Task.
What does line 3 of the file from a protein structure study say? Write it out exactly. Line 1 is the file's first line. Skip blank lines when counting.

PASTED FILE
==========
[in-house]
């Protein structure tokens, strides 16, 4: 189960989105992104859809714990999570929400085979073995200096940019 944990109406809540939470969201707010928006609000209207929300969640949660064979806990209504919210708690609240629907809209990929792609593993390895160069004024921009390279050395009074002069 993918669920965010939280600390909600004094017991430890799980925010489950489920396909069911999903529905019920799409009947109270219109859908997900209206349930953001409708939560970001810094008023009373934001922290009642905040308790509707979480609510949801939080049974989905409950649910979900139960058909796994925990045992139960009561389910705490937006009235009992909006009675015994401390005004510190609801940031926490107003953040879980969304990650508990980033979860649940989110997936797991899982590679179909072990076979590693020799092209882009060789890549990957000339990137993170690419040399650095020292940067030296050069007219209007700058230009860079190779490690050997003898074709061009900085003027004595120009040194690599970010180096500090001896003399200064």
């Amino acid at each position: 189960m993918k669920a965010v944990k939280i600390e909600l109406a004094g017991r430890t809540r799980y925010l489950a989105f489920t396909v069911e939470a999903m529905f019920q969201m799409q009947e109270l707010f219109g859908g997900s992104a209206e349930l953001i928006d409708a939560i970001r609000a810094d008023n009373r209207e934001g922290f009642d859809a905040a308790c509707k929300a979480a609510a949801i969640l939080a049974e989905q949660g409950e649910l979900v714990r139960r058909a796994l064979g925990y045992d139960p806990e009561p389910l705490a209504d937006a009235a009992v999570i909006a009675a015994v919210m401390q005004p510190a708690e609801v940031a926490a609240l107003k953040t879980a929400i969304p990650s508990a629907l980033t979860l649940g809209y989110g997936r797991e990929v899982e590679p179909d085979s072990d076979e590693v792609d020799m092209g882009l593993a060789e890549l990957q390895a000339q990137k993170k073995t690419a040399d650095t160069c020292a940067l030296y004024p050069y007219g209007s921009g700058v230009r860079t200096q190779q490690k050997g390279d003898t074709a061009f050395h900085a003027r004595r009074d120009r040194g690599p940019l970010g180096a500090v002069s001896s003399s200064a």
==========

């Amino acid at each position: 189960m993918k669920a965010v944990k939280i600390e909600l109406a004094g017991r430890t809540r799980y925010l489950a989105f489920t396909v069911e939470a999903m529905f019920q969201m799409q009947e109270l707010f219109g859908g997900s992104a209206e349930l953001i928006d409708a939560i970001r609000a810094d008023n009373r209207e934001g922290f009642d859809a905040a308790c509707k929300a979480a609510a949801i969640l939080a049974e989905q949660g409950e649910l979900v714990r139960r058909a796994l064979g925990y045992d139960p806990e009561p389910l705490a209504d937006a009235a009992v999570i909006a009675a015994v919210m401390q005004p510190a708690e609801v940031a926490a609240l107003k953040t879980a929400i969304p990650s508990a629907l980033t979860l649940g809209y989110g997936r797991e990929v899982e590679p179909d085979s072990d076979e590693v792609d020799m092209g882009l593993a060789e890549l990957q390895a000339q990137k993170k073995t690419a040399d650095t160069c020292a940067l030296y004024p050069y007219g209007s921009g700058v230009r860079t200096q190779q490690k050997g390279d003898t074709a061009f050395h900085a003027r004595r009074d120009r040194g690599p940019l970010g180096a500090v002069s001896s003399s200064a």